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Last month, we celebrated the life of the Rev. Martin Luther King Jr. This month, we celebrate Black History Month.
It is fitting the two celebrations follow one another. It gives us the opportunity to reflect on how one man could make such an impact on the world, and then look at how many others have shaped our country, our history, our lives and our hearts — the teachers, coaches, first responders and community leaders who make our lives richer by being there, being the example and reminding us that our society is unified by our diversity.
We are stronger as one, and understanding each other is a primary basis for celebrating Black History Month. It is important to recognize people who have risen up to make a difference in the past, and it is important to recognize those around us who are doing that every day.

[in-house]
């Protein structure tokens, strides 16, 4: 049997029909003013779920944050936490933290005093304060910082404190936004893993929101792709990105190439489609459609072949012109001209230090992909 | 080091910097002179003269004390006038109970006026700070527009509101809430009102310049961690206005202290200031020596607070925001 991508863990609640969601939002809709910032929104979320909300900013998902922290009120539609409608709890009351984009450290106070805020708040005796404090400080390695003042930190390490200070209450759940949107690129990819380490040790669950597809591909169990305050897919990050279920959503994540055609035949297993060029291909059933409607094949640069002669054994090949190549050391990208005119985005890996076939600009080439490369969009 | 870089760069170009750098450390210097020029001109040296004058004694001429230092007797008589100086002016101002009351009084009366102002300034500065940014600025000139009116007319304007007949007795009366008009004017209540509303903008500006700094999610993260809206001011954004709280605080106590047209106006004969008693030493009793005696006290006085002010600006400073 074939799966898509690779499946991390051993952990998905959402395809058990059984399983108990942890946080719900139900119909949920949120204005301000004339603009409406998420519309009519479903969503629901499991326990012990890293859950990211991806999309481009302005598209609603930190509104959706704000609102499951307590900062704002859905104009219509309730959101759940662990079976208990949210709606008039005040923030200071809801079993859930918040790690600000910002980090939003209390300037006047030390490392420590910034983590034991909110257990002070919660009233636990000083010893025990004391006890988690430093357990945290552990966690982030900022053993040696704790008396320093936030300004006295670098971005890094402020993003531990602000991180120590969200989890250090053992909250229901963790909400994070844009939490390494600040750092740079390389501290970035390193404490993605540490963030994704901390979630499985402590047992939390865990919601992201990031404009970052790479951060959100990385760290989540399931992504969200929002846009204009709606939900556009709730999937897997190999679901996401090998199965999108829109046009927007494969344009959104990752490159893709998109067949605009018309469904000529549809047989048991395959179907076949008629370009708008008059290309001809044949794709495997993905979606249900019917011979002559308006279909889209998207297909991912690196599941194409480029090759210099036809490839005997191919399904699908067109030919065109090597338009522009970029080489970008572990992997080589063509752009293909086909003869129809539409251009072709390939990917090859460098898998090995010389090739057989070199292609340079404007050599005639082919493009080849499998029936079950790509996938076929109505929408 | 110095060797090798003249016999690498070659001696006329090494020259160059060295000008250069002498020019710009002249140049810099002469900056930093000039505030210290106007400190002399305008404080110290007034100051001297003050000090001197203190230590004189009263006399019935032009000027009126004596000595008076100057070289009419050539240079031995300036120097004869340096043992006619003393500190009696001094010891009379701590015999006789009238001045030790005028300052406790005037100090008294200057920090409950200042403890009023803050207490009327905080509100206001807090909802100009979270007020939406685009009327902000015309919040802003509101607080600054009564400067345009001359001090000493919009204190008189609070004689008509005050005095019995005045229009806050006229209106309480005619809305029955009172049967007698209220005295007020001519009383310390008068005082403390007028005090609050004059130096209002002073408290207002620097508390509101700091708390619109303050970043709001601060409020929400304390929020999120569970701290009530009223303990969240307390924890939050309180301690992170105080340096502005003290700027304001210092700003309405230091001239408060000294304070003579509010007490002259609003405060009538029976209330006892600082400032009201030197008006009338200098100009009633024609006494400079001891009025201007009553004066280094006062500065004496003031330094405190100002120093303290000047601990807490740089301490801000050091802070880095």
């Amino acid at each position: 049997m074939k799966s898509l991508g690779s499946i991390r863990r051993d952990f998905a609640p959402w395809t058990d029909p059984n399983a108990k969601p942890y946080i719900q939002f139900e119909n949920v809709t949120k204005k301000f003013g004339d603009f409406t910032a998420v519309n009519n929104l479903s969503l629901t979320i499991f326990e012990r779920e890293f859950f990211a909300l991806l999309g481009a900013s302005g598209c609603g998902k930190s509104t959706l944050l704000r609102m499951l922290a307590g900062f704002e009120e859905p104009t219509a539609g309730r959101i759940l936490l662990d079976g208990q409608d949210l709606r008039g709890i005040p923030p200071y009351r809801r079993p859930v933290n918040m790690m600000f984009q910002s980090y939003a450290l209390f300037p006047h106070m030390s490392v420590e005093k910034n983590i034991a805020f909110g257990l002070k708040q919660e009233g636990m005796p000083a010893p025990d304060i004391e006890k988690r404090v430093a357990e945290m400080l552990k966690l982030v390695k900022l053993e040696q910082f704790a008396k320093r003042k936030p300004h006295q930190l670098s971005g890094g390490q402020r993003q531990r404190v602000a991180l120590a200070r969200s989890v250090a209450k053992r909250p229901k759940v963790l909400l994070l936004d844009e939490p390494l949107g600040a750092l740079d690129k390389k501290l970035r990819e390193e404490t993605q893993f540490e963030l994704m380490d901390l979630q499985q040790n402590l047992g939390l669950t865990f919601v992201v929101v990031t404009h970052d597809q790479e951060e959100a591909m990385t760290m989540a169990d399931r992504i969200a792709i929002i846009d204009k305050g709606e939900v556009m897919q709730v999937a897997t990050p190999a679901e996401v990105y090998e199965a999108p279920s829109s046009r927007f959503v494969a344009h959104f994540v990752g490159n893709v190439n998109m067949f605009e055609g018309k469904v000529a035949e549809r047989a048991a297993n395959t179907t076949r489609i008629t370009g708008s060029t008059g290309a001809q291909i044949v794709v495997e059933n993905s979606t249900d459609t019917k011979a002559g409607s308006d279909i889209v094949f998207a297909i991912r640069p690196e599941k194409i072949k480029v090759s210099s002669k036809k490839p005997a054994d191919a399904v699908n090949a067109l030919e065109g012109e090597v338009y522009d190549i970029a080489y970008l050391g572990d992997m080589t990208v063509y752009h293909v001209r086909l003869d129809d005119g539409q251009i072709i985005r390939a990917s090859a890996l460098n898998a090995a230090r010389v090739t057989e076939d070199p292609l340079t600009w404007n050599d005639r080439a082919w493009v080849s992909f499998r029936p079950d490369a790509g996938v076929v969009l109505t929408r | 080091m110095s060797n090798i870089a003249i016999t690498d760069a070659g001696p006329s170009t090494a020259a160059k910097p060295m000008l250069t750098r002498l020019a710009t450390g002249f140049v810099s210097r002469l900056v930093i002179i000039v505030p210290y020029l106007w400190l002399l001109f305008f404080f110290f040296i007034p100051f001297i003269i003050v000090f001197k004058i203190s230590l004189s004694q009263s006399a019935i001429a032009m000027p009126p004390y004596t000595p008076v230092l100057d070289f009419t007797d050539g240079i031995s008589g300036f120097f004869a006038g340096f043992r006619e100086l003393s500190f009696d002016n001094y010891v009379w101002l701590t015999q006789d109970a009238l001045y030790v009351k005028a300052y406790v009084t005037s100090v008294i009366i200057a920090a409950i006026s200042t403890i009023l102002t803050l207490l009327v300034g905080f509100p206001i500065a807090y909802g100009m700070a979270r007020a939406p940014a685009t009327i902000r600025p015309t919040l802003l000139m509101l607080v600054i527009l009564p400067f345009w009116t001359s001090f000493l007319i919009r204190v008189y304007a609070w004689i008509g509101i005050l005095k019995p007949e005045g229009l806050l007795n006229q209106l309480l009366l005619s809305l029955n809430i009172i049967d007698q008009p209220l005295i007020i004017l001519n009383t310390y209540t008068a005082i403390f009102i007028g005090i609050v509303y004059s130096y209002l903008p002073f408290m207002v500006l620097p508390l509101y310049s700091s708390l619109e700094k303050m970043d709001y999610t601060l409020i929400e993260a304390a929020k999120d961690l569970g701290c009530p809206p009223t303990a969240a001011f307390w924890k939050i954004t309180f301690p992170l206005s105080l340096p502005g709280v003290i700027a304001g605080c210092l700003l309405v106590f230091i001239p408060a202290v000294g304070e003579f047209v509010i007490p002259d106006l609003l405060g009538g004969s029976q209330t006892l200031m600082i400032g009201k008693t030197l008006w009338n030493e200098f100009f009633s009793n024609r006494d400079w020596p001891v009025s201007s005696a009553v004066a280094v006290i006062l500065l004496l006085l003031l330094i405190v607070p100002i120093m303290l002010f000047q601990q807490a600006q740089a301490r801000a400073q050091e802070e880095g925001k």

While many may immediately look toward big-name personalities to showcase accomplishments, I believe we should also look toward the local heroes who get little recognition but have such a great impact on their communities. I wish I could name them all, but the reality is that there are so many deserving of recognition.
They are folks like Ken Fontenot, Everrit Hayes and Troy Blackwell, who all heard the call to serve beyond the military and now serve in the ministry and lead in their faith. They’re the leaders I knew in the Navy like Adm. Annie Andrews, Capt. Voressa Booker and Cmdr. Letwa Gooden, who not only set new standards in the Navy, but also are setting the example in the civilian communities where they serve with distinction.
We should all take a few minutes to reflect on the life of an African American in history who made our lives better. We should also take a few minutes to recognize those around us who are making history one person at a time.
Black History Month gives us the opportunity to focus our understanding. It gives us an opportunity to celebrate our heritage as a united people.
The writer is the Republican candidate for N.C. House District 24.